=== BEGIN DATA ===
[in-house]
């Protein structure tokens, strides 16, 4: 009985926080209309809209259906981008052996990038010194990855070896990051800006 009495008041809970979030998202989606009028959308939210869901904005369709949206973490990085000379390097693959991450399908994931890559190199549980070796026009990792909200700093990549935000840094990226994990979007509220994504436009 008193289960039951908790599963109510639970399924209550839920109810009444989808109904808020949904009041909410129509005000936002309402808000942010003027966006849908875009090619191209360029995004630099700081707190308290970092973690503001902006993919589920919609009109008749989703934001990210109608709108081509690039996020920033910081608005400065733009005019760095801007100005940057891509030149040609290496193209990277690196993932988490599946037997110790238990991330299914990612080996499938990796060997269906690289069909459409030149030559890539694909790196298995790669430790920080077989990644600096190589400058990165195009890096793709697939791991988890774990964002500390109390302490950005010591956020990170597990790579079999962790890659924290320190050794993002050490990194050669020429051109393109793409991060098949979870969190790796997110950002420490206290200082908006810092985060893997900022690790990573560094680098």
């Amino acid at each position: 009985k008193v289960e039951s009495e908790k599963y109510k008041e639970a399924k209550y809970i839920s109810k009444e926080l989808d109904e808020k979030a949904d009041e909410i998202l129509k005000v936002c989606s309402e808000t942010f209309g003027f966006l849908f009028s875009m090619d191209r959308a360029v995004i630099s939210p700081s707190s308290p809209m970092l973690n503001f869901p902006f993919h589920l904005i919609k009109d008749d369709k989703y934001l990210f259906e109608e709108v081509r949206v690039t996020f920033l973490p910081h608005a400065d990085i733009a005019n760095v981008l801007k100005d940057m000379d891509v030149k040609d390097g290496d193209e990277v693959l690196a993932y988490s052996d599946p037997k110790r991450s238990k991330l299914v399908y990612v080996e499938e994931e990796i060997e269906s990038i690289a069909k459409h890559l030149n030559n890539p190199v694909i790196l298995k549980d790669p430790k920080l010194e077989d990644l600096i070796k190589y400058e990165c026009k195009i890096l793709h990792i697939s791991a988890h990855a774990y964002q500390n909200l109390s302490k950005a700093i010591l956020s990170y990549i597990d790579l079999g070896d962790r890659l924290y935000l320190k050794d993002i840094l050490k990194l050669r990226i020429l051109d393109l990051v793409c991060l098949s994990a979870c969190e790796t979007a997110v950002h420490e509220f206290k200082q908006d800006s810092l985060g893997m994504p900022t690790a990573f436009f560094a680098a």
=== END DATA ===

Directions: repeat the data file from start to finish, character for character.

[in-house]
């Protein structure tokens, strides 16, 4: 009985926080209309809209259906981008052996990038010194990855070896990051800006 009495008041809970979030998202989606009028959308939210869901904005369709949206973490990085000379390097693959991450399908994931890559190199549980070796026009990792909200700093990549935000840094990226994990979007509220994504436009 008193289960039951908790599963109510639970399924209550839920109810009444989808109904808020949904009041909410129509005000936002309402808000942010003027966006849908875009090619191209360029995004630099700081707190308290970092973690503001902006993919589920919609009109008749989703934001990210109608709108081509690039996020920033910081608005400065733009005019760095801007100005940057891509030149040609290496193209990277690196993932988490599946037997110790238990991330299914990612080996499938990796060997269906690289069909459409030149030559890539694909790196298995790669430790920080077989990644600096190589400058990165195009890096793709697939791991988890774990964002500390109390302490950005010591956020990170597990790579079999962790890659924290320190050794993002050490990194050669020429051109393109793409991060098949979870969190790796997110950002420490206290200082908006810092985060893997900022690790990573560094680098």
């Amino acid at each position: 009985k008193v289960e039951s009495e908790k599963y109510k008041e639970a399924k209550y809970i839920s109810k009444e926080l989808d109904e808020k979030a949904d009041e909410i998202l129509k005000v936002c989606s309402e808000t942010f209309g003027f966006l849908f009028s875009m090619d191209r959308a360029v995004i630099s939210p700081s707190s308290p809209m970092l973690n503001f869901p902006f993919h589920l904005i919609k009109d008749d369709k989703y934001l990210f259906e109608e709108v081509r949206v690039t996020f920033l973490p910081h608005a400065d990085i733009a005019n760095v981008l801007k100005d940057m000379d891509v030149k040609d390097g290496d193209e990277v693959l690196a993932y988490s052996d599946p037997k110790r991450s238990k991330l299914v399908y990612v080996e499938e994931e990796i060997e269906s990038i690289a069909k459409h890559l030149n030559n890539p190199v694909i790196l298995k549980d790669p430790k920080l010194e077989d990644l600096i070796k190589y400058e990165c026009k195009i890096l793709h990792i697939s791991a988890h990855a774990y964002q500390n909200l109390s302490k950005a700093i010591l956020s990170y990549i597990d790579l079999g070896d962790r890659l924290y935000l320190k050794d993002i840094l050490k990194l050669r990226i020429l051109d393109l990051v793409c991060l098949s994990a979870c969190e790796t979007a997110v950002h420490e509220f206290k200082q908006d800006s810092l985060g893997m994504p900022t690790a990573f436009f560094a680098a």